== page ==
Canberra has made a powerful friend in The New York Times which has refused to buy into the practice of Canberra bashing so popular with our interstate cousins and fly-ins.
The Gray Lady described the nation’s capital as the Brasilia of Australia - a city with natural beauty and a decidedly hipster underbelly – that has come to shine while Melbourne and Sydney bicker about their own fabulousness.
The New York Times gave reporter Emma Pearse a single brief: craft the perfect 36 hours in the nation’s capital and report back with your findings. Judging by some of the reactions on social media, she did a fine job capturing Canberra’s cultural rejuvenation.
Ms Pearse recommended a stroll down “hipster lane” to Lonsdale Street Traders in Braddon, a road trip up Mount Ainslie, trips to Dickson Asian Noodle House and Silo Bakery, topped off with a nightcap at Kingston Foreshore.
The owners of Silo Bakery, which was referred to as “part Brooklyn, part wartime Parisian bakery”, were delighted to see Canberra being treated with the respect it deserved.
“They showed that Canberra is a vibrant city that has just as much to offer as any other Australian city, especially when it comes to place to eat and drink,” owner Leanne Gray said.
Nick Bulum, the creative director of Lonsdale Street Traders, which is often touted as the epicentre of Braddon’s hipster scene, said it was about time people began taking notice of the changes in Canberra over past few years.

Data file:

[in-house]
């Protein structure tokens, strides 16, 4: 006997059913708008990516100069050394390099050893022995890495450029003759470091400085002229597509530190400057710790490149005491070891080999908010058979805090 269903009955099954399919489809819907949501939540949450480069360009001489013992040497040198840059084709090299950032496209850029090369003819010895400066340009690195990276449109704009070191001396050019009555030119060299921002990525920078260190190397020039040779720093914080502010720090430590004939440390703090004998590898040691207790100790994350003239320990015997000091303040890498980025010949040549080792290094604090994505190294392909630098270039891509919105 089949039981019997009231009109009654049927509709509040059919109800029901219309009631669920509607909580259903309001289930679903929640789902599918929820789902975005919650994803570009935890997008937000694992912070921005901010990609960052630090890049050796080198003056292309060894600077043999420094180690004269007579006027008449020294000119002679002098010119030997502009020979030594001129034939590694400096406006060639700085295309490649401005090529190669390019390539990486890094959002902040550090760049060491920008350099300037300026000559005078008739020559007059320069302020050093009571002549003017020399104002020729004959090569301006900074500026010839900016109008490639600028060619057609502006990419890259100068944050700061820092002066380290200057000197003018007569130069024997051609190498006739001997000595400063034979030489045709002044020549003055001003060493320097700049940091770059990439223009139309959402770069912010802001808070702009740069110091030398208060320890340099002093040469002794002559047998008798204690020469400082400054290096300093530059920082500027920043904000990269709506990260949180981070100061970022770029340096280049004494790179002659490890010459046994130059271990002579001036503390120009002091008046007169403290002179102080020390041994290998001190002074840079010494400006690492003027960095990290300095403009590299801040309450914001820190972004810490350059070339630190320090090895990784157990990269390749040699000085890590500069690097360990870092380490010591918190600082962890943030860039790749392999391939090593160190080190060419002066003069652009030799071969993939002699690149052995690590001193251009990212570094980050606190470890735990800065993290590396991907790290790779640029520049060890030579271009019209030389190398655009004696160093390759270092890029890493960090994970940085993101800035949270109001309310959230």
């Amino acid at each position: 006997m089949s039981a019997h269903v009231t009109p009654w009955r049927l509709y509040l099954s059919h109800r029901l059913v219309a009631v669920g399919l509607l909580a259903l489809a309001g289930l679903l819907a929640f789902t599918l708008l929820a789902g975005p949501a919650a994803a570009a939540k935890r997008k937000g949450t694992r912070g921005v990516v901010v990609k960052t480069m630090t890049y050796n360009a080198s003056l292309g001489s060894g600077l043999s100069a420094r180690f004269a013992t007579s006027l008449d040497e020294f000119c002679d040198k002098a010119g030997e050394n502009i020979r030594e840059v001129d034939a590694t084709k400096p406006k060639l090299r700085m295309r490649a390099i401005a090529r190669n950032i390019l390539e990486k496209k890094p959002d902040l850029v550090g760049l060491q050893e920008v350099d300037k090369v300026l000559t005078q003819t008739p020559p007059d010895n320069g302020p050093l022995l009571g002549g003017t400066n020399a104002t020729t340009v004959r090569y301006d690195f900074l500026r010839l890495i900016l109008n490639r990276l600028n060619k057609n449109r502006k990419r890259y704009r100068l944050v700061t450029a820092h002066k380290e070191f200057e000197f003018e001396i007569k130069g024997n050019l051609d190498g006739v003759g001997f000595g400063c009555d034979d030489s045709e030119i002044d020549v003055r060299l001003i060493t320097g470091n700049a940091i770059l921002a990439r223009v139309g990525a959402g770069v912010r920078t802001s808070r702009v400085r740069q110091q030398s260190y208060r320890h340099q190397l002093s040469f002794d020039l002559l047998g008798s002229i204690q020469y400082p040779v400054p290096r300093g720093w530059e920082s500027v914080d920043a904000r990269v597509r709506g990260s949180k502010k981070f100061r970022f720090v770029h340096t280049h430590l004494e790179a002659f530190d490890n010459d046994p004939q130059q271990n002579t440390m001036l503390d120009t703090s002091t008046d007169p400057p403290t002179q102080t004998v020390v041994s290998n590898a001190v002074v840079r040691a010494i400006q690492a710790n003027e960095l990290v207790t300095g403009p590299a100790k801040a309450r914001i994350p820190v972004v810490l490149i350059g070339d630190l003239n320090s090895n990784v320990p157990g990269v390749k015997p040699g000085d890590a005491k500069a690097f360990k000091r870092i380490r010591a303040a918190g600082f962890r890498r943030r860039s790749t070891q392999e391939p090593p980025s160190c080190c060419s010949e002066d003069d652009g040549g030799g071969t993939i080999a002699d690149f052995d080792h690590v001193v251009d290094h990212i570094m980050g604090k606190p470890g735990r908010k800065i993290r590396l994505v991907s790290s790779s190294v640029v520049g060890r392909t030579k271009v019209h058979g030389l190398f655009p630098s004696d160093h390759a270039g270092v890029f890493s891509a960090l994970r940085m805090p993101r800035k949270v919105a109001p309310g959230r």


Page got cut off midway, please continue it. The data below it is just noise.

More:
“A lot of independent people have been putting in hard work in Canberra for a number of years, which is what makes this kind of recognition so great,” he said.
Ms Pearse recommended this be followed up with a pedal around the city's artificial lake, a trip to the galleries, and a tour of the “home of the Aussie government” where you can see the stage of the “Gillard viral feminist smackdown” of Tony Abbott.
Goodspeed Bicycle Company owner Miles Chandler, whose shop was mentioned by the article, said it was "a real honour" to be in the New York Times and the article was great exposure for the changes happening in Canberra.
“It’s a telling thing that we’re seeing some interesting stuff happening in Canberra with great some businesses popping up all over the city, we should all be really proud of this city,” he said.
“I’m very proud of this store and all the guys who work here so the recognition is fantastic.”
Hyatt Hotel general manager Mikael Svensson, whose hotel was praised in the article, said it was great to see The New York Times covering the range and depth of activities on offer in the city.
“We are thrilled and honoured they chose to single out Hyatt Hotel Canberra as an iconic part of the city. It is testament to the special place we continue to occupy in the living history and evolving landscape of this fantastic city," he said.
A National Gallery of Australia spokeswoman said the institution was delighted with the article’s positive take on Canberra.
“The coverage gave a glowing and enticing overview of the rich array of offerings Canberra and the surrounding region has to offer and will certainly help to grow our international reputation as a must-see destination when visiting Australia,” she said.
But it wasn’t just Canberra’s emerging food scene or hipster havens and galleries that caught The New York Times reporter’s eye but also the city’s natural beauty.
“To stand atop a Canberra hilltop is to contemplate the stark charm of the Australian bush: vast grassy fields, swaths of eucalyptus forest and Instagram-worthy sunsets,” she said.
“Canberra is best appreciated with deep intakes of mountain air and an ear tuned to the calls of sulphur-crested cockatoos and crimson rosellas.”